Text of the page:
The Consumer Confidence toward the Government Index (CCGI) fell 4.8% to a five-year low of 93.3 in February. Notably, consumers remain unconvinced in the government’s ability to spur growth (the index fell 7.2% to its lowest ever level of 86.6). In fact, consumers remain doubtful that the economy can grow quickly enough to generate new job opportunities in the months ahead. Download Report





February 2008 Inflation Outlook: To stay above 7 percent

14 02 2008

In January 2008, the consumer price index (CPI) rose 1.77% MoM (month-on-month), after increasing by 1.10% MoM in December 2007. As such, the YoY (year-on-year) inflation rate increased from 6.59% in December to 7.36% in January.

Prices rose in all components of the CPI. The biggest increase was posted by the Foodstuffs component (up 2.77% MoM), followed by the clothing component (up 2.31%), the processed foods component (up by 2.02% MoM), the housing component (up 1.80% MoM), the medical care component (up 0.72% MoM), the transportation component (up 0.24% MoM), and the education component (up 0.10% MoM). Read the rest of this entry »





Consumer Confidence Hits Lowest Level in More Than Two Years

5 02 2008

Consumer confidence sank in January to its weakest level since October 2005 as gloom over current economic conditions increased. The Consumer Confidence Index (CCI) fell 5.9% to 78.4 from 83.3 in December. It appears that the recent rise in basic foodstuffs prices hit consumers’ feelings about the current environment. Besides, job scarcity and kerosene fuel shortages are also all to blame for a 9.1% plunge in the Present Situations Index (PSI), its lowest level in seven months.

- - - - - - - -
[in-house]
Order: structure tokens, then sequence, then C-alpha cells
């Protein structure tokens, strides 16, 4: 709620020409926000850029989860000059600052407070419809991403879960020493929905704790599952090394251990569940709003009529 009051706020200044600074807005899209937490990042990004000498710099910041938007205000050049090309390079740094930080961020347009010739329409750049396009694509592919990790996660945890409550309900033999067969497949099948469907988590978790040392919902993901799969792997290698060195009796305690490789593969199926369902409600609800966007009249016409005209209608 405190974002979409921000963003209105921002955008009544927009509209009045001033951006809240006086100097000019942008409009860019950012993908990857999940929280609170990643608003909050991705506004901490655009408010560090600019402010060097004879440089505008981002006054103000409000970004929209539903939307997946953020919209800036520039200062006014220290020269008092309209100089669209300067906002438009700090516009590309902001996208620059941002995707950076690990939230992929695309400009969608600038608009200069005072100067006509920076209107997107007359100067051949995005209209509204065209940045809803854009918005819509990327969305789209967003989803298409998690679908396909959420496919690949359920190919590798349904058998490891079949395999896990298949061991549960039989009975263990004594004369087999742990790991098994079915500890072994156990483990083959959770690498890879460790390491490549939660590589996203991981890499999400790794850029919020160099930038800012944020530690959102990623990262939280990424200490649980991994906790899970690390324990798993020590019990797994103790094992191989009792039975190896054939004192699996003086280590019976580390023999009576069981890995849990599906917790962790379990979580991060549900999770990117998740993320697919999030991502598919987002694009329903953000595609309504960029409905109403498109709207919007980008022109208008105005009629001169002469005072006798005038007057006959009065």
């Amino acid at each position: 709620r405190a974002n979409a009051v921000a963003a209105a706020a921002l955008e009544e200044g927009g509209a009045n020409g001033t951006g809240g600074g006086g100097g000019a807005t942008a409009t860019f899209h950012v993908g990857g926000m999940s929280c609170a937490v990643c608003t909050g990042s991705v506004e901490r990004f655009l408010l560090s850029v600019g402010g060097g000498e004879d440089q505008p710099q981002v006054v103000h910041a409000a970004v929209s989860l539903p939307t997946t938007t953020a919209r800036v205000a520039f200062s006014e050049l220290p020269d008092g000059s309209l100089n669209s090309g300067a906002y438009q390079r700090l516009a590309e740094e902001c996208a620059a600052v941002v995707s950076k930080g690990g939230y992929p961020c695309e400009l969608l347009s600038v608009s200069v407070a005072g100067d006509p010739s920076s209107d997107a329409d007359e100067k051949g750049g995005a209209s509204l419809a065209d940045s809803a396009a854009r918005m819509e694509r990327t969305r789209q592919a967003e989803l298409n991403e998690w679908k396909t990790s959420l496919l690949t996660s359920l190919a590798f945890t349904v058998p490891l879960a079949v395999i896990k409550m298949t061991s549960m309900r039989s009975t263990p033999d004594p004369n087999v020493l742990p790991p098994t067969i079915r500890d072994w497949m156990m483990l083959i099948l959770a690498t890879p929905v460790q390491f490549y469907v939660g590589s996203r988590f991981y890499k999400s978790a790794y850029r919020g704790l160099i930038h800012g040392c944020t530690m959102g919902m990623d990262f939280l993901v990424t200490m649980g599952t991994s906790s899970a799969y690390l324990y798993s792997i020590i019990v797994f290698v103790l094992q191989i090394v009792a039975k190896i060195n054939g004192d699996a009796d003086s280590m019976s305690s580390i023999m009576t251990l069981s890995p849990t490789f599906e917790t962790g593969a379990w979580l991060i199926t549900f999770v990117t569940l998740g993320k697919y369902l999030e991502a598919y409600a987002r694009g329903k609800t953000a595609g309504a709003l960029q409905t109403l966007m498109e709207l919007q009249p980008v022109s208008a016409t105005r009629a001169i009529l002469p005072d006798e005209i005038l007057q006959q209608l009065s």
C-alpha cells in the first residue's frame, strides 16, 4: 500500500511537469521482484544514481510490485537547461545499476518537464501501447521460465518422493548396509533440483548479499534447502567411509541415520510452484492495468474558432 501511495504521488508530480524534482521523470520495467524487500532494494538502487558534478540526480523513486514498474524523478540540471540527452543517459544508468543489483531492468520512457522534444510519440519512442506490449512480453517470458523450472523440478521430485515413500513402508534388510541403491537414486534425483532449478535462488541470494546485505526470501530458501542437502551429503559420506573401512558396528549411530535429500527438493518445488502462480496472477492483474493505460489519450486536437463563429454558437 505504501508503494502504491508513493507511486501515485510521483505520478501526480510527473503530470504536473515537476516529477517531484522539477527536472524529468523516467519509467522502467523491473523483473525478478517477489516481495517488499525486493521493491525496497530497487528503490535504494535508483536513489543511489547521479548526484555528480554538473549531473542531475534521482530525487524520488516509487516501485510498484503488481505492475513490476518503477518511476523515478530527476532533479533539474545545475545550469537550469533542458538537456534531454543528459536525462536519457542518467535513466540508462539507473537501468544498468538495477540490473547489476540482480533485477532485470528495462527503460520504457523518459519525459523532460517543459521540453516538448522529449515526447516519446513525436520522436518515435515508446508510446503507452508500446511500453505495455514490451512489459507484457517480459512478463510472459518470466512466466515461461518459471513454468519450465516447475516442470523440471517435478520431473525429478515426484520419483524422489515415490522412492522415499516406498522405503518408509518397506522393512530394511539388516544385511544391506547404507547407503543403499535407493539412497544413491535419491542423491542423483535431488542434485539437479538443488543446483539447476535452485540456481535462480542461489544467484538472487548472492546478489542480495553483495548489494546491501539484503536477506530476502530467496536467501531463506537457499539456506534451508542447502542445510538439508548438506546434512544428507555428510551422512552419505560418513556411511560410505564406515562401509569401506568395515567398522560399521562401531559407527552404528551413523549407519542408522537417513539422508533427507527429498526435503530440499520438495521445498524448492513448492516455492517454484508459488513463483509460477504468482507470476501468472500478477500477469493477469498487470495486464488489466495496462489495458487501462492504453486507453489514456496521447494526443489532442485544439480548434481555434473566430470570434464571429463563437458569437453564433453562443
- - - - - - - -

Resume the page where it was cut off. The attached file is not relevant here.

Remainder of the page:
At the same time, the Expectations Index (EI) also weakened in January, down 4.3% to 92.1. As has been the case for the past several months, the main drivers of consumers’ increasingly pessimistic outlook is the continued expectations on rising prices, particularly basic foodstuffs prices, declining income prospects and worsening job outlook.

The latest survey shows that consumer confidence declined for rural households much more than for urban respondents. Note that consumers in rural areas have seen their incomes dry up as they wait for the next harvesting season. For rural respondents, the CCI slumped by 9.5% to 77.4, while for urban respondents, the CCI only fell by 4.4% to 78.8 in January. Read the rest of this entry »





Fears over rising cost pressures

16 01 2008